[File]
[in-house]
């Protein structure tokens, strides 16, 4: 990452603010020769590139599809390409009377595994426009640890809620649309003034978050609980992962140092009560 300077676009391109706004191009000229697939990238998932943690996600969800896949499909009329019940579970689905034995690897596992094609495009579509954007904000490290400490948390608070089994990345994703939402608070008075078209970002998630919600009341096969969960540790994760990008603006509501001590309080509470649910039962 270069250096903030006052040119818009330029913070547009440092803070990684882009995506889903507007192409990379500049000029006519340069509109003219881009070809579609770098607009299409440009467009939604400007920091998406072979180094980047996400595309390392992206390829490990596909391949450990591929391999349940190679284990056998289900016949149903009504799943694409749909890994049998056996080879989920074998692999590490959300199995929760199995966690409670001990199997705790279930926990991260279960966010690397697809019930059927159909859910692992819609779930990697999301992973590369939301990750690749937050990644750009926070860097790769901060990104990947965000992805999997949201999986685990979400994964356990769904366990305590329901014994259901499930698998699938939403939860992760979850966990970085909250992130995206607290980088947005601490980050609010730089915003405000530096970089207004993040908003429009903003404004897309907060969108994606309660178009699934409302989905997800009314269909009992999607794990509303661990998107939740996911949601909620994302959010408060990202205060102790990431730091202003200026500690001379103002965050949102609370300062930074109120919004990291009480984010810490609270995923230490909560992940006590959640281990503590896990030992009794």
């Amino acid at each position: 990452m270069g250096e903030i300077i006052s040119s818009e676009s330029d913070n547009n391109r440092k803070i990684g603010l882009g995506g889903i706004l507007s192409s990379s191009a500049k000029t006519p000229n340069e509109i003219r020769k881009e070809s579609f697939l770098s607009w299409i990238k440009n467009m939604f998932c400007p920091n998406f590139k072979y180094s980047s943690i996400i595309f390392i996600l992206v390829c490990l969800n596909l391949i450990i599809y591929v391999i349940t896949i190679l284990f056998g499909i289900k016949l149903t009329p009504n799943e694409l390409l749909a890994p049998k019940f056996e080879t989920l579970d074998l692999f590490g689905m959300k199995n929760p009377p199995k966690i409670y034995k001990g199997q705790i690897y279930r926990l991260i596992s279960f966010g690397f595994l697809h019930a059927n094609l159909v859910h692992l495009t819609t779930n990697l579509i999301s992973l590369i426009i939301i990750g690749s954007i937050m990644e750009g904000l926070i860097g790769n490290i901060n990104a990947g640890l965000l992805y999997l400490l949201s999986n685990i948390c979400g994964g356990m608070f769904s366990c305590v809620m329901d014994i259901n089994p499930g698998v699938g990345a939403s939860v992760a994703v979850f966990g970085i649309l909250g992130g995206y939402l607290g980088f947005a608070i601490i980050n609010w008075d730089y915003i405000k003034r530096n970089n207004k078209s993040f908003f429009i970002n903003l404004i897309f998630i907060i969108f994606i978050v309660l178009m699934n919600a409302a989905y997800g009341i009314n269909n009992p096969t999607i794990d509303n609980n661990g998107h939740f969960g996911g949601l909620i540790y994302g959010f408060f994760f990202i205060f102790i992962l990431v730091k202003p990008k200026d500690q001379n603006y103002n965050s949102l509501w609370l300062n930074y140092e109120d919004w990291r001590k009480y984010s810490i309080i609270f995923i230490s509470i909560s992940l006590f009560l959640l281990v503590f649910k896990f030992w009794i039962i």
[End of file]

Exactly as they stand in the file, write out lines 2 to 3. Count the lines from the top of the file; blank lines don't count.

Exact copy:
């Protein structure tokens, strides 16, 4: 990452603010020769590139599809390409009377595994426009640890809620649309003034978050609980992962140092009560 300077676009391109706004191009000229697939990238998932943690996600969800896949499909009329019940579970689905034995690897596992094609495009579509954007904000490290400490948390608070089994990345994703939402608070008075078209970002998630919600009341096969969960540790994760990008603006509501001590309080509470649910039962 270069250096903030006052040119818009330029913070547009440092803070990684882009995506889903507007192409990379500049000029006519340069509109003219881009070809579609770098607009299409440009467009939604400007920091998406072979180094980047996400595309390392992206390829490990596909391949450990591929391999349940190679284990056998289900016949149903009504799943694409749909890994049998056996080879989920074998692999590490959300199995929760199995966690409670001990199997705790279930926990991260279960966010690397697809019930059927159909859910692992819609779930990697999301992973590369939301990750690749937050990644750009926070860097790769901060990104990947965000992805999997949201999986685990979400994964356990769904366990305590329901014994259901499930698998699938939403939860992760979850966990970085909250992130995206607290980088947005601490980050609010730089915003405000530096970089207004993040908003429009903003404004897309907060969108994606309660178009699934409302989905997800009314269909009992999607794990509303661990998107939740996911949601909620994302959010408060990202205060102790990431730091202003200026500690001379103002965050949102609370300062930074109120919004990291009480984010810490609270995923230490909560992940006590959640281990503590896990030992009794």
């Amino acid at each position: 990452m270069g250096e903030i300077i006052s040119s818009e676009s330029d913070n547009n391109r440092k803070i990684g603010l882009g995506g889903i706004l507007s192409s990379s191009a500049k000029t006519p000229n340069e509109i003219r020769k881009e070809s579609f697939l770098s607009w299409i990238k440009n467009m939604f998932c400007p920091n998406f590139k072979y180094s980047s943690i996400i595309f390392i996600l992206v390829c490990l969800n596909l391949i450990i599809y591929v391999i349940t896949i190679l284990f056998g499909i289900k016949l149903t009329p009504n799943e694409l390409l749909a890994p049998k019940f056996e080879t989920l579970d074998l692999f590490g689905m959300k199995n929760p009377p199995k966690i409670y034995k001990g199997q705790i690897y279930r926990l991260i596992s279960f966010g690397f595994l697809h019930a059927n094609l159909v859910h692992l495009t819609t779930n990697l579509i999301s992973l590369i426009i939301i990750g690749s954007i937050m990644e750009g904000l926070i860097g790769n490290i901060n990104a990947g640890l965000l992805y999997l400490l949201s999986n685990i948390c979400g994964g356990m608070f769904s366990c305590v809620m329901d014994i259901n089994p499930g698998v699938g990345a939403s939860v992760a994703v979850f966990g970085i649309l909250g992130g995206y939402l607290g980088f947005a608070i601490i980050n609010w008075d730089y915003i405000k003034r530096n970089n207004k078209s993040f908003f429009i970002n903003l404004i897309f998630i907060i969108f994606i978050v309660l178009m699934n919600a409302a989905y997800g009341i009314n269909n009992p096969t999607i794990d509303n609980n661990g998107h939740f969960g996911g949601l909620i540790y994302g959010f408060f994760f990202i205060f102790i992962l990431v730091k202003p990008k200026d500690q001379n603006y103002n965050s949102l509501w609370l300062n930074y140092e109120d919004w990291r001590k009480y984010s810490i309080i609270f995923i230490s509470i909560s992940l006590f009560l959640l281990v503590f649910k896990f030992w009794i039962i």